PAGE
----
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Science on Cell Phones and Wi-Fi
MYTH:

“The Danish Cohort is proof there is no risk.”

FACT:

The Danish Cohort Study used flawed data to arrive at a flawed conclusion. The Danish Cohort Study  published in the British Medical Journal is often quoted as proof of safety as it did not find any causal link between brain cancer and cell phone radiation. However, many scientists (including scientists of the World Health Organization’s International Agency for the Research on Cancer) have critiqued the Danish Study for using flawed data resulting in an equally flawed analysis. The problem? Corporate subscribers (in other words: likeliest the heaviest cell phone users) were placed in the control group as they were excluded from the exposed group. When Michael Kundi and colleagues from the Medical University of Vienna mathematically corrected for this concern in the earlier Danish study, they found a significantly increased risk for brain tumors. 

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Science on Cell Phones and Wi-Fi
MYTH:

“The scientific consensus is that cell phones and wireless cannot harm us”

FACT:

That is false. There is no scientific consensus that cell phones, wireless and electromagnetic fields are safe, and no medical organization assures us of safety. The opinion of independent scientists is strikingly different than that of industry funded sources who often use the phrase “scientific consensus.” The fact is that numerous medical and scientific organizations are calling for urgent action to reduce wireless exposures and protect public health. They have been warning the public for decades.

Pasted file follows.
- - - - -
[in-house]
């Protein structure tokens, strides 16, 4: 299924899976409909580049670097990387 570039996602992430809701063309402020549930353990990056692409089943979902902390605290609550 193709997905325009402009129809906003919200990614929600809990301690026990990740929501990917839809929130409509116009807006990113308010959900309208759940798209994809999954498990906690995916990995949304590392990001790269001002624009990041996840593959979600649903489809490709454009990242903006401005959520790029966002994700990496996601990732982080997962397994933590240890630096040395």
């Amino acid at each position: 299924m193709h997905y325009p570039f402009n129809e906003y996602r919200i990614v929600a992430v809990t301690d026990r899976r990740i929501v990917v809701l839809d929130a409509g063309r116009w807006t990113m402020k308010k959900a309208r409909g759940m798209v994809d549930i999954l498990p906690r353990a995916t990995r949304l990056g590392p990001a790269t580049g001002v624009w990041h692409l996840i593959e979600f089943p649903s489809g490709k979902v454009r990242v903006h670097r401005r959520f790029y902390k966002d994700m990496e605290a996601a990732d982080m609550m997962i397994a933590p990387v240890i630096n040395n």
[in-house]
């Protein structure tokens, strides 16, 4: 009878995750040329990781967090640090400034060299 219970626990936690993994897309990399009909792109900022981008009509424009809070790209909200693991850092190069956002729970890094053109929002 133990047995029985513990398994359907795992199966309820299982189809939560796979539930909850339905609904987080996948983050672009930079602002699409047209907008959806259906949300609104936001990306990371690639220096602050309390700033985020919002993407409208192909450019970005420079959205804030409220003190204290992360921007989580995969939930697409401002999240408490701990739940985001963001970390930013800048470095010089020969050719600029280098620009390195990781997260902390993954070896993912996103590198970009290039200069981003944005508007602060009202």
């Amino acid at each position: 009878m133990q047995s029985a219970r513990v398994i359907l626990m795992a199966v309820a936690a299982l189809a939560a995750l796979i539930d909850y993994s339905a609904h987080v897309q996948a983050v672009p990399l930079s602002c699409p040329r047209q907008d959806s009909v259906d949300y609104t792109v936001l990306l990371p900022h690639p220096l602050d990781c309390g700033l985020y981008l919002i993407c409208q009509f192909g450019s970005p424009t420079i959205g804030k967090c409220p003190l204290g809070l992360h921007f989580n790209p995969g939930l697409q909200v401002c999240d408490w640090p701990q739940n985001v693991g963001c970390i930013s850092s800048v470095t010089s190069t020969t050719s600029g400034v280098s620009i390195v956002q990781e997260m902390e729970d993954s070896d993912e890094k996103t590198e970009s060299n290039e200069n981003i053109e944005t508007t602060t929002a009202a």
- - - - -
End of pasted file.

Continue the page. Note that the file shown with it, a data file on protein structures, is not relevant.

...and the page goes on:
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Science on Cell Phones and Wi-Fi
MYTH:

Studies showing effects have not been replicated.

FACT:

Research has been replicated in several areas and has repeatedly shown increased brain cancer/tumor risk after over 10 years of cell phone use, increased blood-brain barrier permeability, and the ability of RF to promote cancer and act as a co-carcinogen. All independent research studies looking at long-term cell phone users found increased brain cancer after 10 years and “heavy use” or at about 1625 lifetime hours. Read Mobile phone radiation causes brain tumors and should be classified as a probable human carcinogen (2A) (review) for details.

In the 2016 released findings of the National Toxicology Program (NTP) study of the Carcinogenicity of Radiofrequency Radiation, male rats exposed to wireless radiation develop more unusual, highly malignant brain tumors—gliomas—as well as very rare tumors of the nerves around and within the heart—Schwannomas. The tumors found in the NTP rats parallel the same types of tumors found in human epidemiological studies looking at long-term use of cell phones. The NTP stated, “These findings appear to support the International Agency for Research on Cancer (IARC) conclusions regarding the possible carcinogenic potential of RFR.” Read more about the National Toxicology Program Study here.

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Science on Cell Phones and Wi-Fi
MYTH:

The government safety standards have a safety margin of fifty-fold.

FACT:

There is no “fifty-fold safety” margin. The wireless industry repeatedly states that the current guidelines have a fifty-fold safety factor built in to protect the public. This statement is wrong and rests solely on avoiding heating effects rather than considering newer studies finding impacts on reproduction, development, and cancer. The standard refers solely to antiquated evidence based on an animal study of what temperature in the rectum of trained and food-deprived rats causes them to stop seeking a food reward.